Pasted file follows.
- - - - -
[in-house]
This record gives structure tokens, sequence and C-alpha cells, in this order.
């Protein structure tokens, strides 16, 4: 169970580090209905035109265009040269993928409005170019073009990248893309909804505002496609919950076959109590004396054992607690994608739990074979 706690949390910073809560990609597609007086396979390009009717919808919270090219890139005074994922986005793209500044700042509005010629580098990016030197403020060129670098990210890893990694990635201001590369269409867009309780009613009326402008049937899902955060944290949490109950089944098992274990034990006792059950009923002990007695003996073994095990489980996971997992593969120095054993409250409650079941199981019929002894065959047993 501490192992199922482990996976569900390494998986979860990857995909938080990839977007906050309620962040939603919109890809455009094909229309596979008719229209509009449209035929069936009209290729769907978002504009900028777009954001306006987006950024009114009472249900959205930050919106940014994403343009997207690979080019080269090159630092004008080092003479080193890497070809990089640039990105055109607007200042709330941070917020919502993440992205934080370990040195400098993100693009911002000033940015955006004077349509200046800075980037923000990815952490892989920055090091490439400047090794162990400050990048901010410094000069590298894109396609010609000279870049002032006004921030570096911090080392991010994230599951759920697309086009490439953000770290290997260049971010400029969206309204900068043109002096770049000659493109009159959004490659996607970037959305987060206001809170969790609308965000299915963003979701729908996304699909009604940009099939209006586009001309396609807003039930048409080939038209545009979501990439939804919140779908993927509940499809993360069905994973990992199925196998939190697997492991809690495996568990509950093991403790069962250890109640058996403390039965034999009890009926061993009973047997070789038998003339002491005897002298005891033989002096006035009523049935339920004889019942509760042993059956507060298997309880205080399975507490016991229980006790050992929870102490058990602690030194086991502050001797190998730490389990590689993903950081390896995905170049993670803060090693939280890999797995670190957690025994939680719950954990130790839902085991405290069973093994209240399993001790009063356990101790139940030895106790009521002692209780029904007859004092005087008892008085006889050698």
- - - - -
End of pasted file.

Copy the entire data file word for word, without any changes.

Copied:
[in-house]
This record gives structure tokens, sequence and C-alpha cells, in this order.
């Protein structure tokens, strides 16, 4: 169970580090209905035109265009040269993928409005170019073009990248893309909804505002496609919950076959109590004396054992607690994608739990074979 706690949390910073809560990609597609007086396979390009009717919808919270090219890139005074994922986005793209500044700042509005010629580098990016030197403020060129670098990210890893990694990635201001590369269409867009309780009613009326402008049937899902955060944290949490109950089944098992274990034990006792059950009923002990007695003996073994095990489980996971997992593969120095054993409250409650079941199981019929002894065959047993 501490192992199922482990996976569900390494998986979860990857995909938080990839977007906050309620962040939603919109890809455009094909229309596979008719229209509009449209035929069936009209290729769907978002504009900028777009954001306006987006950024009114009472249900959205930050919106940014994403343009997207690979080019080269090159630092004008080092003479080193890497070809990089640039990105055109607007200042709330941070917020919502993440992205934080370990040195400098993100693009911002000033940015955006004077349509200046800075980037923000990815952490892989920055090091490439400047090794162990400050990048901010410094000069590298894109396609010609000279870049002032006004921030570096911090080392991010994230599951759920697309086009490439953000770290290997260049971010400029969206309204900068043109002096770049000659493109009159959004490659996607970037959305987060206001809170969790609308965000299915963003979701729908996304699909009604940009099939209006586009001309396609807003039930048409080939038209545009979501990439939804919140779908993927509940499809993360069905994973990992199925196998939190697997492991809690495996568990509950093991403790069962250890109640058996403390039965034999009890009926061993009973047997070789038998003339002491005897002298005891033989002096006035009523049935339920004889019942509760042993059956507060298997309880205080399975507490016991229980006790050992929870102490058990602690030194086991502050001797190998730490389990590689993903950081390896995905170049993670803060090693939280890999797995670190957690025994939680719950954990130790839902085991405290069973093994209240399993001790009063356990101790139940030895106790009521002692209780029904007859004092005087008892008085006889050698």